The way 8-year-old Katie Trojak grilled bird trainer Phung Luu today at The Philadelphia Zoo, you began to fear a bit for the man's job.
As Luu the trainer made Bella the red-fronted macaw do tricks for the crowd outside the zoo's new $17.5 million bird exhibit, Katie the second-grader fired off questions like a Senate inquisitor.
"The question is," Luu told a crowd outside the zoo's new, $17.5 million bird exhibit, "Is it true the heavier the bird the slower it flies?"
Luu's answer: It depends. Sometimes a big bird is more powerful in the air. Sometimes it's not.
Luu, 35, a bird man with a whisperer's touch, is used to questions and has a lot of answers. But Katie? She was no slouch. "She seemed especially interested."
If Katie's wide-eyed enthusiasm catches on, if the new avian center that opened yesterday inspires similar wonder among the world-weary or oblivious, it might make the world gentler to the soul.
If only for a moment, noticing a bird may turn hardened grown-ups into kids and kids into carefree critters, happy to marvel at the winged creatures soaring above.
"Flight is freedom," said Michael Trojak, 45, a systems analyst, aiming a camcorder toward his three children running circles around Luu: Katie, 6-year-old Michael Jr., and sister Kristi - "I'm four and a half!"
The opening of the zoo's McNeil Avian Center caps an effort begun in 1998 to reinvent the birdhouse, which first opened in 1918.
"When it was built, it was probably the leading bird facility in the country," said biologist Andrew J. Baker, the zoo's chief operating officer who himself has had a lifelong fascination with birds.
The local man who helped introduce the world to Tylenol - Robert J. McNeil Jr. - was the single largest private donor, giving a bit less than a third of the $17.5 million, said Sara Hertz, zoo vice president of development.
His daughter, Jody McNeil Lewis, board member and bird enthusiast, was central in securing the gift.
"She loves birds," Hertz said of McNeil Lewis. "They had parrots growing up."
The McNeil family's Philadelphia roots were planted in 1879, when Robert McNeil Jr.'s grandfather opened a pharmacy in the city's Kensington section. In the 1950s, McNeil Laboratories, under Mr. McNeil's leadership, unveiled Tylenol. He has channeled much of his philanthropy through The Barra Foundation.
McNeil's donation was among about $10 million raised from private donors, large and small, all in hand by about the end of 2007.
The Commonwealth of Pennsylvania kicked in most of the rest. Budget appropriations approved by lawmakers and Gov. Rendell in 2001 and 2002 steered $7.25 million to the zoo for the center, while former Mayor Street kicked in $300,000, said Kenneth Woodson, the zoo's vice president of community and government affairs.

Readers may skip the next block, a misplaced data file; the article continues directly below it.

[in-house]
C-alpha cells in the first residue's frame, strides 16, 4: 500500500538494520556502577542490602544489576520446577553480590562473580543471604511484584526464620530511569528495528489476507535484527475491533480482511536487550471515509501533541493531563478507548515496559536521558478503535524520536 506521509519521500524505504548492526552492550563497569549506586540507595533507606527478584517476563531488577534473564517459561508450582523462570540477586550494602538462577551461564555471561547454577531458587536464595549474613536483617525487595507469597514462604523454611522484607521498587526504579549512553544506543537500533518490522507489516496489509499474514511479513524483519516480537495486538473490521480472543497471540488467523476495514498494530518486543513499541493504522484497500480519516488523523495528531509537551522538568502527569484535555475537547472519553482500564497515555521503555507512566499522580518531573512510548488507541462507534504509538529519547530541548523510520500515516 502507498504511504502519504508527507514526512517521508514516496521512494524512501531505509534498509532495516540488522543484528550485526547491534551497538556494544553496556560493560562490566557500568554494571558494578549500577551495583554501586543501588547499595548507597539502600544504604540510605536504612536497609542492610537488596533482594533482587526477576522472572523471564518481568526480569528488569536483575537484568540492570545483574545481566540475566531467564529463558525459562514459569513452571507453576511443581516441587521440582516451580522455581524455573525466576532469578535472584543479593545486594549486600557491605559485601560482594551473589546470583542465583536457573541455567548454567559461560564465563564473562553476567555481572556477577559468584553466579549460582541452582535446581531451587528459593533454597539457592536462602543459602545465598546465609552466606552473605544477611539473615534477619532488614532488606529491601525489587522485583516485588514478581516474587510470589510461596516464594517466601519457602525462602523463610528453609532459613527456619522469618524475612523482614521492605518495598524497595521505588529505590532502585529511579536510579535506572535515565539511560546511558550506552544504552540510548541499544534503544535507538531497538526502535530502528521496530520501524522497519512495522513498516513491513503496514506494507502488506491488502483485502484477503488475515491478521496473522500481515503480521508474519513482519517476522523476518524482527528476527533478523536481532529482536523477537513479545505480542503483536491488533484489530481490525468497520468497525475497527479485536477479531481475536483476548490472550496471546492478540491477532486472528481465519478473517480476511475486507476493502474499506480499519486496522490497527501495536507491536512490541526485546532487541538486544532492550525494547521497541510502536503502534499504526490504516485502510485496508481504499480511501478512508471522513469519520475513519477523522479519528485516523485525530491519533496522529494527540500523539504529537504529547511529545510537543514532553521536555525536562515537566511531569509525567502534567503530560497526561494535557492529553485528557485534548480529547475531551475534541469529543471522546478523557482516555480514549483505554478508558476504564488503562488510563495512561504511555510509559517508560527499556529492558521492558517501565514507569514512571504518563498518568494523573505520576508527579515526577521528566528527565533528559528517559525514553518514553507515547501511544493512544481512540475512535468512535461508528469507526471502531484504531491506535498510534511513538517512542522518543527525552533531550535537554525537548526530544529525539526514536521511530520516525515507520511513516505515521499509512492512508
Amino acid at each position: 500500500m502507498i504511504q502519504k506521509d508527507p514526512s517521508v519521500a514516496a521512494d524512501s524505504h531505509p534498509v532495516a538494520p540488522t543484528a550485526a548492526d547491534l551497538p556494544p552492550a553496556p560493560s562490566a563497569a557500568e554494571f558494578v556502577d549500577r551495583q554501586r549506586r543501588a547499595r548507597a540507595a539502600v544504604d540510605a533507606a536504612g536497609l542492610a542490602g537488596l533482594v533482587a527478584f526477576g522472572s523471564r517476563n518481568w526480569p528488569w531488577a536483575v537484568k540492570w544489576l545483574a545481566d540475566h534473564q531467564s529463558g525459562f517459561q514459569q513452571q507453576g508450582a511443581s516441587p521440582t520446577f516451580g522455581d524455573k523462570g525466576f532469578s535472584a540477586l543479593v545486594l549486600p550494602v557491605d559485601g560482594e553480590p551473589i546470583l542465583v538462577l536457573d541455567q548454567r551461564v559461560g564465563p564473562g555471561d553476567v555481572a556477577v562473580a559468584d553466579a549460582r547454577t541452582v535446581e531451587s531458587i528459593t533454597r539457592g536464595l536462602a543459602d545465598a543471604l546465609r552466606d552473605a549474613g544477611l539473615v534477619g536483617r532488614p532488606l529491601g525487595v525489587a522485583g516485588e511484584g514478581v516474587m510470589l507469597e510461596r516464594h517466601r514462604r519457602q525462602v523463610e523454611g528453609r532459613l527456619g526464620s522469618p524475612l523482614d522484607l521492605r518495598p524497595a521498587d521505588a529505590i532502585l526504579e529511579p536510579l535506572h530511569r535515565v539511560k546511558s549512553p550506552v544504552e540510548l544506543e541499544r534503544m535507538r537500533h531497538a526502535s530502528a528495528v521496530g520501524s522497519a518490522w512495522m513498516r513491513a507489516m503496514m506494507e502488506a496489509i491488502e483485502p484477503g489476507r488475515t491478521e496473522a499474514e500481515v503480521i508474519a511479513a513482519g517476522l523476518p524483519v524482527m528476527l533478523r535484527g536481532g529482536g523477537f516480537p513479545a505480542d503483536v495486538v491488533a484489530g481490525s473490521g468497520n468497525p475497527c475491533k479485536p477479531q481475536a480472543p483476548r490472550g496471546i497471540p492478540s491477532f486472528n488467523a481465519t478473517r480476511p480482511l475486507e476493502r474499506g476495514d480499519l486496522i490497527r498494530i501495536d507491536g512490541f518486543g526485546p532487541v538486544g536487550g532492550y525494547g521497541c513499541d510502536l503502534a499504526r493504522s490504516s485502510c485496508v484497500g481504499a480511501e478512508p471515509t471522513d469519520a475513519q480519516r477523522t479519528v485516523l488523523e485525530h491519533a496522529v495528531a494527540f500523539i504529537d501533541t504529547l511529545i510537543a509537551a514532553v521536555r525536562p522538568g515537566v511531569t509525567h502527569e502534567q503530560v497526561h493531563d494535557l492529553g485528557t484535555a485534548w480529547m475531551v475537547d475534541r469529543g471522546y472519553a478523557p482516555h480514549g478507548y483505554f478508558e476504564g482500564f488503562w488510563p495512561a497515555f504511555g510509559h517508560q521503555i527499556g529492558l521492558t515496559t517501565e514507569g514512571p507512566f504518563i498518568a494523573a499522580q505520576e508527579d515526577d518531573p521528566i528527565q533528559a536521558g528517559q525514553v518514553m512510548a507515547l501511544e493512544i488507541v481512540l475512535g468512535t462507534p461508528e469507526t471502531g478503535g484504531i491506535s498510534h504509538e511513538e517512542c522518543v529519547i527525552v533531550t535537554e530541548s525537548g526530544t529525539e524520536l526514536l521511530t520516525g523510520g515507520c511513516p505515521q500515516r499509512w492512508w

The 11,000 square-foot exhibit hall is home to 120 birds - paradise for birdwatchers.
Although birdwatching is a popular hobby, many people remain oblivious to these animals that Baker calls "our most frequent link with the wild animal world."
Take the Trojak family. Yes, they have a pet bird. But it wasn't until two years ago, when they hung a finch feeder in their yard, that Lori Trojak, mother of the bird-loving brood, really began to appreciate them.
Trojak, a certified public accountant, is a stay-at-home mom who also cares for her live-in mother, who has been profoundly ill for years. To say her life is hectic would be putting it mildly.
Enter: The finch feeder.
When beautiful yellow finches make pit stops in her yard, Lori emerges from a haze.
"Life is so crazy and busy these days that it gives you a moment to stop and breathe," she said. "To remember there's more to life than the craziness."
The avian center has loads of colorful, whimsical birds. But no where in the rain forest wing today were the colorful headliners whose glossies are on aviary center tour placards: Two curl-crested Aracari's hand-raised at Dallas World Aquarium. (The bird is pronounced ah-ruh-SAR-ee).
The "little boys" made their debut during members-only tours but were a tad too friendly for their own good.
"They were landing on people's hands and arms and heads," birdkeeper Catherine Vine said. "We didn't want them walking out of here with anybody." They may return for special events or on quiet days when a birdkeeper can be on hand.
A less charming bird trait on display yesterday: the poo drop. With tree branches dangling over pathways, it proved a hazard.
A crimson-rumped toucanette - a bird so restless you wondered if it had downed a pound of sugar a few minutes earlier - darted onto a branch and took a bathroom break, just barely missing a male patron and, well, this reporter.
"Did it get me? Did it get me?" the man said with a tinge of panic, before scurrying away with a laugh.
Zoo folks say they are ready for such unwanted bird baths. A stash of wet wipes is but a few feet away, said aviary center attendant Daniel Harrison.
And for children on the receiving end of such a potty moment, there's even a treat:
"If you're lucky to get poo'd on," Harrison said, "you get a zoo tattoo."
And if you're an adult?
"You get good luck for the rest of your life," he said.